Faith Features Columnist
Tabi is a Master of Theological Studies student at Boston College's School of Theology and Ministry. His theological interests include Ecclesiology, Christianity, Faith and Culture, La Nouvelle Theologie and Ressourcement Theology. He also enjoys reading poems and novels from classics to contemporary literature. He is an ardent lover of classical music, and a lover of movies and TV shows that are set in the medieval period, especially Pillars of the Earth, World Without End, and Game of Thrones.
by Tabi Arrey
Can doubt be a useful component in the life of faith? In other words, in an age of rapid technological advancement and skepticism, can doubt be an authentic Christian virtue? At first glance, it seems oxymoronic to have those two words stand next to each other in the same sentence: faith and doubt. Some might argue that within the Christian imagination, these two concepts are mutually exclusive. On the contrary, I would argue for inclusivity, especially because faith necessarily includes elements of doubt.
by Tabi Arrey
I love the holiday season: the music, the pomp, the cheer, the new Hallmark movies, and even the sweaters and the eggnog. The holiday season might be as cold as anything can be, but hearts are warm as people celebrate one another in ways that are special and particular. We are reminded of the things that matter the most to us; we think of our friends and family, of the people who have influenced our lives in one way or another, of that rather short and obscure action of solicitude and concern that make life worth living. As these memories overload our collective imagination, we see in them the necessity to give back, to give thanks.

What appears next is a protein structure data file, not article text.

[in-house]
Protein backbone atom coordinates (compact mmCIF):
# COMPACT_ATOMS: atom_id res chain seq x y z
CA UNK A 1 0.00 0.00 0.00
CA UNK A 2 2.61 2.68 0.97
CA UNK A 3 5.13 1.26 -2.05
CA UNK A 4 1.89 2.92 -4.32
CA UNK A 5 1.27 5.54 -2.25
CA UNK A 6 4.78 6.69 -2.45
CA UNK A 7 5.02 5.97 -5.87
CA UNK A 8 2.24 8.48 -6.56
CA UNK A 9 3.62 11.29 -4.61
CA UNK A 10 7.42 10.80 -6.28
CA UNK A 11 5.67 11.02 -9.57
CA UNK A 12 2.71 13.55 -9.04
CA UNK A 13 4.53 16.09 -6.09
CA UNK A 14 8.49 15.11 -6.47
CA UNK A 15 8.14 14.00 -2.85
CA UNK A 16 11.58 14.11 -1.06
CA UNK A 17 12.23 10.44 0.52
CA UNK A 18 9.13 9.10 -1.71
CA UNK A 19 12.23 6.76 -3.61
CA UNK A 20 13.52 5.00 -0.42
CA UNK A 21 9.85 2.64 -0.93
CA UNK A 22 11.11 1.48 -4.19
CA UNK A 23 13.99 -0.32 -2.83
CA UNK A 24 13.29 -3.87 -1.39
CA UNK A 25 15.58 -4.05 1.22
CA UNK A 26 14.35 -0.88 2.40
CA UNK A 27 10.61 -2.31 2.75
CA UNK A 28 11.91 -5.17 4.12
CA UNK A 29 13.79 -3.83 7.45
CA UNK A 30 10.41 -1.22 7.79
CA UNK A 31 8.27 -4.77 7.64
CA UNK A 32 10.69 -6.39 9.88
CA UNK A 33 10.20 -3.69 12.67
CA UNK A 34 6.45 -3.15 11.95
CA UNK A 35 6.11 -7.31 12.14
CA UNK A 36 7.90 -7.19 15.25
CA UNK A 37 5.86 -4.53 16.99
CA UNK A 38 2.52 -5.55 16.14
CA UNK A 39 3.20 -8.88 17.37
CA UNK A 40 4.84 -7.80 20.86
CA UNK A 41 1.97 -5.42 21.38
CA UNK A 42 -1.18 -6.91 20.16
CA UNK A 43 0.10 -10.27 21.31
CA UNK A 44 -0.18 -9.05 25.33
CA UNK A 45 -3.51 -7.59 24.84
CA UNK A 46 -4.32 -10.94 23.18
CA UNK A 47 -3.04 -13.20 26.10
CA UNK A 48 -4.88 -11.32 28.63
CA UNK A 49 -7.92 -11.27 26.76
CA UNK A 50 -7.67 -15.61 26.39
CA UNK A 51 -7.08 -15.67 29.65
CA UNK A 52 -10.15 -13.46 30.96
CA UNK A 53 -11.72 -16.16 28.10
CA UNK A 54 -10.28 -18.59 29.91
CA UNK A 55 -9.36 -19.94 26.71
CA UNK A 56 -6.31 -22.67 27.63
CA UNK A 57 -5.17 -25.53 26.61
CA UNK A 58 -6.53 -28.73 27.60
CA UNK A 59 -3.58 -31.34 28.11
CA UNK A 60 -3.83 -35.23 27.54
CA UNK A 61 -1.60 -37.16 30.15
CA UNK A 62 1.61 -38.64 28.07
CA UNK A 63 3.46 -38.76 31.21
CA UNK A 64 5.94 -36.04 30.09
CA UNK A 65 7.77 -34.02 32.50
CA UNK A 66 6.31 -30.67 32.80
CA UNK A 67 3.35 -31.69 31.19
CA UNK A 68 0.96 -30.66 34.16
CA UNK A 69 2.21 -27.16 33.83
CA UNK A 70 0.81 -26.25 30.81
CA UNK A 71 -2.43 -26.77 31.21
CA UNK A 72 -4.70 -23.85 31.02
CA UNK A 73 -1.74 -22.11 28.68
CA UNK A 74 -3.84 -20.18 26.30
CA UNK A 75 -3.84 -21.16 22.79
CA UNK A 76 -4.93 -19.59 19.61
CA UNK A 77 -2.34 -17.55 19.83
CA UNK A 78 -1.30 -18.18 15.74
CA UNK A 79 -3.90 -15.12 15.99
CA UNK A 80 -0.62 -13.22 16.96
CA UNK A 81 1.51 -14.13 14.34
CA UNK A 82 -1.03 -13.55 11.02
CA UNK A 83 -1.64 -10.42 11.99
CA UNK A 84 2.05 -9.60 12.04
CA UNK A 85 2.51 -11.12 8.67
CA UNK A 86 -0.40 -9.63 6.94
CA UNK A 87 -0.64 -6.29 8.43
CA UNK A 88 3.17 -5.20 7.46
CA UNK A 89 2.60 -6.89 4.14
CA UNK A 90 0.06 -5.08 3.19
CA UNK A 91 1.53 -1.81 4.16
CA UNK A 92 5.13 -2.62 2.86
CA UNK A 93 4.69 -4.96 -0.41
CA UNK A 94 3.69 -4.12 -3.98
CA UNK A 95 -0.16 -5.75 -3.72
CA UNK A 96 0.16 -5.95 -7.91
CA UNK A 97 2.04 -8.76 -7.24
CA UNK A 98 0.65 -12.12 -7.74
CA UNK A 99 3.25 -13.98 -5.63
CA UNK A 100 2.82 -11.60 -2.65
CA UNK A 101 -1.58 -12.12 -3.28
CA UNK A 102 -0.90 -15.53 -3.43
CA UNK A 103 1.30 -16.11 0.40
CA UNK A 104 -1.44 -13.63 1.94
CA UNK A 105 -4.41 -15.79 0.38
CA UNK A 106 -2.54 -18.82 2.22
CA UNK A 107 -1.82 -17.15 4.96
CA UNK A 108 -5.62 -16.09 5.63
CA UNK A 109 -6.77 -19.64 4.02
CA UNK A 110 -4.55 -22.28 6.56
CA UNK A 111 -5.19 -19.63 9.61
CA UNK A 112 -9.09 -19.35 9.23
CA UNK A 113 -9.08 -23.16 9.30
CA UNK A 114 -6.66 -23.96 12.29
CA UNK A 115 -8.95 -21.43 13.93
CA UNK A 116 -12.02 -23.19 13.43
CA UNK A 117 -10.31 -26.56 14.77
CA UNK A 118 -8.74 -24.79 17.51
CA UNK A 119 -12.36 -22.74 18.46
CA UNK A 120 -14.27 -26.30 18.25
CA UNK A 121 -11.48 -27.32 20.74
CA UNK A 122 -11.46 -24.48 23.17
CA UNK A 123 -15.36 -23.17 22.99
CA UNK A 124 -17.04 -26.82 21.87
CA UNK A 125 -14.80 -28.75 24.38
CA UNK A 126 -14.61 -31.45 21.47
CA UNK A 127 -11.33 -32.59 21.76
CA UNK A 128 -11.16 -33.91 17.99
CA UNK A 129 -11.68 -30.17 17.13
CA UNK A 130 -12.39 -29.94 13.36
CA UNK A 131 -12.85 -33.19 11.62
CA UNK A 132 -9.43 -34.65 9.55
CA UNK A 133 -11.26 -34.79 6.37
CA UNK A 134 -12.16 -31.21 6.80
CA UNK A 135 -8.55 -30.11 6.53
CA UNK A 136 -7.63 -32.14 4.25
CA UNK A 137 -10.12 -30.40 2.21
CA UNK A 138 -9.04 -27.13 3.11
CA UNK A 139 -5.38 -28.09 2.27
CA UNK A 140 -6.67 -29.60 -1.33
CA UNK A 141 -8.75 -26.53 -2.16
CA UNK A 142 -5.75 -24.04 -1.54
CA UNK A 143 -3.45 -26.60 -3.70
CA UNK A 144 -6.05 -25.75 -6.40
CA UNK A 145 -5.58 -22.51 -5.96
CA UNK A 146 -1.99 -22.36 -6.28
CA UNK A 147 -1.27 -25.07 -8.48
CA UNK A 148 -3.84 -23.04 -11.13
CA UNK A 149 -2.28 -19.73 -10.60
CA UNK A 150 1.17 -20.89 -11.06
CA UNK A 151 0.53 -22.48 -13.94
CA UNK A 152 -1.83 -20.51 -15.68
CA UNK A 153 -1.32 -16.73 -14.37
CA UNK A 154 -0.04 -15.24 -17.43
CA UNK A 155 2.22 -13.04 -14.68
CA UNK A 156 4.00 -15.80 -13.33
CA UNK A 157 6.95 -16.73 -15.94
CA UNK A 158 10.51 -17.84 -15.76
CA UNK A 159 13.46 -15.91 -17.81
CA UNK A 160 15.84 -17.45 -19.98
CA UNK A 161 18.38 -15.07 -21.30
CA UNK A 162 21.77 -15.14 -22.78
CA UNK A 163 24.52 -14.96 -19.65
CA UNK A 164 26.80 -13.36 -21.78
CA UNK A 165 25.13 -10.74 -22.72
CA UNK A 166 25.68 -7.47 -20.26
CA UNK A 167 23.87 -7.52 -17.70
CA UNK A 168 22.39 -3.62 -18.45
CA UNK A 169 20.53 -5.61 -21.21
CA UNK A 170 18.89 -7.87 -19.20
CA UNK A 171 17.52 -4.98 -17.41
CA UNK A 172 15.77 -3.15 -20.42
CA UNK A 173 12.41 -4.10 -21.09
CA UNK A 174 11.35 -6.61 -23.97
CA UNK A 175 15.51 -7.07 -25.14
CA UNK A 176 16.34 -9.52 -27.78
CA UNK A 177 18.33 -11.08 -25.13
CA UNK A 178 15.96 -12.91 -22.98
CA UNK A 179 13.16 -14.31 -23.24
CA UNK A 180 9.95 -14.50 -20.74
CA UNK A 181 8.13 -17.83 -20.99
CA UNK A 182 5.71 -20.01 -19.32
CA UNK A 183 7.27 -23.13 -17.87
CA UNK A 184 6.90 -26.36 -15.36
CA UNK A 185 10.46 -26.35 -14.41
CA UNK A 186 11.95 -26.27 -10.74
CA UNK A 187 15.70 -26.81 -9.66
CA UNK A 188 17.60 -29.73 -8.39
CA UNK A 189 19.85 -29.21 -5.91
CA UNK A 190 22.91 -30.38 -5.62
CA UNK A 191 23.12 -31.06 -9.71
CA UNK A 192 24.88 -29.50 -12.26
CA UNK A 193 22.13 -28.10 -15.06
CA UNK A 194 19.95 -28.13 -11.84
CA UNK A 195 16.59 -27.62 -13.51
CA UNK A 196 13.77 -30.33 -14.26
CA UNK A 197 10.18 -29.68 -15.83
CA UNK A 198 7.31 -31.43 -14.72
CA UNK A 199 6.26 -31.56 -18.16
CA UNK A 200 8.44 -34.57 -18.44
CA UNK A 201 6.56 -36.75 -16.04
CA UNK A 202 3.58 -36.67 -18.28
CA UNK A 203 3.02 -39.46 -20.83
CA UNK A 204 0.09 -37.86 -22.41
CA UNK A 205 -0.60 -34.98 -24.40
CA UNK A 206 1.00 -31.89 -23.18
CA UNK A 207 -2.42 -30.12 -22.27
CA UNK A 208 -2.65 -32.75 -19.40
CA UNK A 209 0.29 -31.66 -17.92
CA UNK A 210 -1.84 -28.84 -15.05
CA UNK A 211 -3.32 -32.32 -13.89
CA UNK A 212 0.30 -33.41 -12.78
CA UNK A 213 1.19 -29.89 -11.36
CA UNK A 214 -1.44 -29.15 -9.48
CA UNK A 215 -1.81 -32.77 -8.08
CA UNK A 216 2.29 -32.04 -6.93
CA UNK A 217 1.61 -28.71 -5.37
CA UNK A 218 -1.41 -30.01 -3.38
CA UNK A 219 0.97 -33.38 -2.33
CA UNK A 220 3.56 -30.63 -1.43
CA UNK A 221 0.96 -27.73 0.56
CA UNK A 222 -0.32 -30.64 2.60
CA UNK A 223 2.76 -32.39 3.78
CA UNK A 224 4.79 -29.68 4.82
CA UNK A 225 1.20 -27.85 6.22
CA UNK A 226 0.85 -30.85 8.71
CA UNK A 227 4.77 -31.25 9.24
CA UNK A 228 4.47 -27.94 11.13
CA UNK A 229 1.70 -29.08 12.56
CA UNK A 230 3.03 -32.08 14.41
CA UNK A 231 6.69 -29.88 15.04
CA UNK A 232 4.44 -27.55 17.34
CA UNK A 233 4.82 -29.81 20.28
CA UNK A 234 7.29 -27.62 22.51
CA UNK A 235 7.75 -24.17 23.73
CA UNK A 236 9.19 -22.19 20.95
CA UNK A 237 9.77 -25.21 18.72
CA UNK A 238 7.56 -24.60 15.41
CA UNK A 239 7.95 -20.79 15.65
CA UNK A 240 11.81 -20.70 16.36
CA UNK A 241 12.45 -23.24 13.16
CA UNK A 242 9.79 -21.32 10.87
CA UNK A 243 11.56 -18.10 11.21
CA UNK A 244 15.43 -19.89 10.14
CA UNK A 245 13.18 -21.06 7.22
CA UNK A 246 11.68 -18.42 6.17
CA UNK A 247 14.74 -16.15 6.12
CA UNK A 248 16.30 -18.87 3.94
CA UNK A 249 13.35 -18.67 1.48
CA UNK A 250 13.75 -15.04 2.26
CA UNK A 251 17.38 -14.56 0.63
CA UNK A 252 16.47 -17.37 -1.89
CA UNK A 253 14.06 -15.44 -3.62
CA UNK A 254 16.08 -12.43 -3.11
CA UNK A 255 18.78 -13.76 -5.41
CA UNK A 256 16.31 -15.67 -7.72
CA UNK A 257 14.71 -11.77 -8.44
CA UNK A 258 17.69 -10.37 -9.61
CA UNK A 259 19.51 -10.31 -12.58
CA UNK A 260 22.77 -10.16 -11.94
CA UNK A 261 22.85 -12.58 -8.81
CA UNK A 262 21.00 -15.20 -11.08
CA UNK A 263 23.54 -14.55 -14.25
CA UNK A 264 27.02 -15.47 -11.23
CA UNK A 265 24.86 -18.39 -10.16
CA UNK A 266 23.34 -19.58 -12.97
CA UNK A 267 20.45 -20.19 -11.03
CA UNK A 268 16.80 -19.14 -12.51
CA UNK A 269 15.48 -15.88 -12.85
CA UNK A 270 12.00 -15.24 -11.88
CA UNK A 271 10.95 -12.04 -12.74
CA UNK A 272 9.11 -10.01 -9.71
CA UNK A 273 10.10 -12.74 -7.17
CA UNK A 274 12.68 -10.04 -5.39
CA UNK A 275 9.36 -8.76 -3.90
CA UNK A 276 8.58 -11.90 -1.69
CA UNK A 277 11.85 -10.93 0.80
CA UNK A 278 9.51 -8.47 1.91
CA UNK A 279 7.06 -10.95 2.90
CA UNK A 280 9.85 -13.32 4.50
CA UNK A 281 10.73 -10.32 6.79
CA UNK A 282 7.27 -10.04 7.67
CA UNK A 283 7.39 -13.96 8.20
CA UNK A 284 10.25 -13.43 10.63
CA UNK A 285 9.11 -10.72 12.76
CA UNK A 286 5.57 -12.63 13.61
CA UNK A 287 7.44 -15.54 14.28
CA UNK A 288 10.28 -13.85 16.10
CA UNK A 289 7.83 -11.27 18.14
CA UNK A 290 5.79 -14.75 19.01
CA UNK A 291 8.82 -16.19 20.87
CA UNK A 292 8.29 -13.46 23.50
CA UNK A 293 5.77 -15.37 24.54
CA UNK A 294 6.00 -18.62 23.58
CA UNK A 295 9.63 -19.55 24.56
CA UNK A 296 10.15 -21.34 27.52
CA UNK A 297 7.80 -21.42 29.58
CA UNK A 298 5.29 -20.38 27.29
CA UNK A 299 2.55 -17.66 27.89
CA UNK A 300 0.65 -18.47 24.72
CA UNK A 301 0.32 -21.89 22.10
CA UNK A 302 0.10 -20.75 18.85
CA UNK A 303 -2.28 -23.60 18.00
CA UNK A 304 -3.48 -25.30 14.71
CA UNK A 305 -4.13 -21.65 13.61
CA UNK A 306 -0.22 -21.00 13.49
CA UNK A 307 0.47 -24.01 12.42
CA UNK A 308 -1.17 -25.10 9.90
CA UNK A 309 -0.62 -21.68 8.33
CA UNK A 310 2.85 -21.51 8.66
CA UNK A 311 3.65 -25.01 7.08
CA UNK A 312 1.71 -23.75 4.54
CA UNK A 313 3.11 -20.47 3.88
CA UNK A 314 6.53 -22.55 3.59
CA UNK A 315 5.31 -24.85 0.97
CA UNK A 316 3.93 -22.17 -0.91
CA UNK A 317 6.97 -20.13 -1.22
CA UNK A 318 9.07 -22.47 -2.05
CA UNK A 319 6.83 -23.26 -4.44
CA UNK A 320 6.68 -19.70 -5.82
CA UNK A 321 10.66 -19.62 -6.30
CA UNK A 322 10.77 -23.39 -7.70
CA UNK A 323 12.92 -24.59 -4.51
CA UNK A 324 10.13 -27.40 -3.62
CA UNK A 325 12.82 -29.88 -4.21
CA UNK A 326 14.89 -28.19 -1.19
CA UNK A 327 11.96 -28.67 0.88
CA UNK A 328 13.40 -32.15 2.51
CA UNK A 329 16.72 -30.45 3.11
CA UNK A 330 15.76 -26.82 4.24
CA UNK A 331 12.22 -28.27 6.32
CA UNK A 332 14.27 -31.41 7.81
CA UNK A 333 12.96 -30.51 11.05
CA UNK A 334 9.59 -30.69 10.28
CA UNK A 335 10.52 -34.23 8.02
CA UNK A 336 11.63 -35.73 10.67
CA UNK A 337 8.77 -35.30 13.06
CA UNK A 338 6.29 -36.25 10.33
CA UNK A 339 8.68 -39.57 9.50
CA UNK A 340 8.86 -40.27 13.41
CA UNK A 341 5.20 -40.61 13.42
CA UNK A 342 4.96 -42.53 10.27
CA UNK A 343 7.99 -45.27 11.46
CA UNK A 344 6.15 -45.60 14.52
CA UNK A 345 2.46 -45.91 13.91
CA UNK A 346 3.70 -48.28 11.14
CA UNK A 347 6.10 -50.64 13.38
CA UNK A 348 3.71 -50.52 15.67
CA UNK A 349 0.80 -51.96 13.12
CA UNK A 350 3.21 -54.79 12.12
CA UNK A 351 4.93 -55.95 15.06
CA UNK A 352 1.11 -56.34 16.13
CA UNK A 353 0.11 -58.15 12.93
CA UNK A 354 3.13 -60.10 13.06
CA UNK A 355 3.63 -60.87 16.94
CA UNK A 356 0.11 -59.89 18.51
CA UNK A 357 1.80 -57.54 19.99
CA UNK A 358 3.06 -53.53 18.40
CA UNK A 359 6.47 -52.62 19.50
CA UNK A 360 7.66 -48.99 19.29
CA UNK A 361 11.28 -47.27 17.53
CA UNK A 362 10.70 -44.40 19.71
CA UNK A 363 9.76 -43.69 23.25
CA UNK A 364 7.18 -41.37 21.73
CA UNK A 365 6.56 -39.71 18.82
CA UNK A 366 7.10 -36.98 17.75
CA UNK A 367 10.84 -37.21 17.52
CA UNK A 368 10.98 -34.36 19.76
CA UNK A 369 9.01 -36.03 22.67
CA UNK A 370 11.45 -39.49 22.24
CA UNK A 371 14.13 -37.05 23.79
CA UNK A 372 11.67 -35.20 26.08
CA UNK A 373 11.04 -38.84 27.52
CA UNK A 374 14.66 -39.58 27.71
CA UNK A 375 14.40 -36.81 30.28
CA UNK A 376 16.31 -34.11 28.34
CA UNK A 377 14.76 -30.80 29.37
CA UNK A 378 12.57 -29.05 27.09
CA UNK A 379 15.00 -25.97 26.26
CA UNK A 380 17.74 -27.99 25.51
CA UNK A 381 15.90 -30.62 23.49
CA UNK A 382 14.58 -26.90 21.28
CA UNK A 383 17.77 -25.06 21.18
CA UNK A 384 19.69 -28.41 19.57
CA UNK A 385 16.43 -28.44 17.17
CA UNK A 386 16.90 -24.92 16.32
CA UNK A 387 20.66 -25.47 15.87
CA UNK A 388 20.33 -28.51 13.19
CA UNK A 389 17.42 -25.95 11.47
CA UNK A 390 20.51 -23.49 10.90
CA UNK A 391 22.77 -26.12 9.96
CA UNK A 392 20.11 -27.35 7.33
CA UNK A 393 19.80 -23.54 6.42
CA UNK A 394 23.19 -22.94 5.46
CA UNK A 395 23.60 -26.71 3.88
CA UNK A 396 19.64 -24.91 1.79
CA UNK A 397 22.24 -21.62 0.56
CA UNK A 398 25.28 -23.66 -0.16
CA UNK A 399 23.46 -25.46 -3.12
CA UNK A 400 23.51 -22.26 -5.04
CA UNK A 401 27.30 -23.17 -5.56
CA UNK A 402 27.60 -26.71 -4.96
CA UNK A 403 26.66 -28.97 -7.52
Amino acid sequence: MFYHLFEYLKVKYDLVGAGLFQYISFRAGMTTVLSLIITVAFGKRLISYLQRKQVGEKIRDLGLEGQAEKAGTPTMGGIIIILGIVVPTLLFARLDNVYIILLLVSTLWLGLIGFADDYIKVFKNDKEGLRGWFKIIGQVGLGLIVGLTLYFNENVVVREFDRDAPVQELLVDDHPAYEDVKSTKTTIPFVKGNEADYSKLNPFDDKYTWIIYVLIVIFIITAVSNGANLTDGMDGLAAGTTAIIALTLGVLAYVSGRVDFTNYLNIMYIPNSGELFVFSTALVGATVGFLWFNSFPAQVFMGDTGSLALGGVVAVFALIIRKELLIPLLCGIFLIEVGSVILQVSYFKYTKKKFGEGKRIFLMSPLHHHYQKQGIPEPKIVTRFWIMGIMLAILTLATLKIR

We buy and exchange gifts, we go to concerts, and we reorganize our playlists to feature holiday hits, for ‘tis the season to be jolly as the old carol suggests. I love the holiday season, but even more particularly, I love the Christmas Season.
by Tabi Arrey
F. W. Faber, the famous English, Anglican- turned-Catholic composer is responsible for the rich repertoire of hymns that have endured in both Catholic and Protestant traditions. His hymns, rich in theological detail and historical accuracy, highlight the specific elements of faith and culture that are intimately connected with the lives of English people of his time, and beyond. Some of his famous hymns include: “Sweet Savior, Bless Us ‘Ere We Go,” “O Purest of Creatures” (hymn to Mary), “There’s a Wideness in God’s Mercy,” and “Faith of our Fathers,” which is arguably the most famous and must-sing hymn of his entire composition and collection. The hymn first appeared in his book, Jesus and Mary: Catholic Hymns for Singing and Reading. This hymn acknowledges and recognizes, with great joy, the endurance of the English Martyrs who were persistent in their faith and constant in prayer even as they faced “dungeon,” “fire,” “sword,” and the relentless fury of Henry VIII.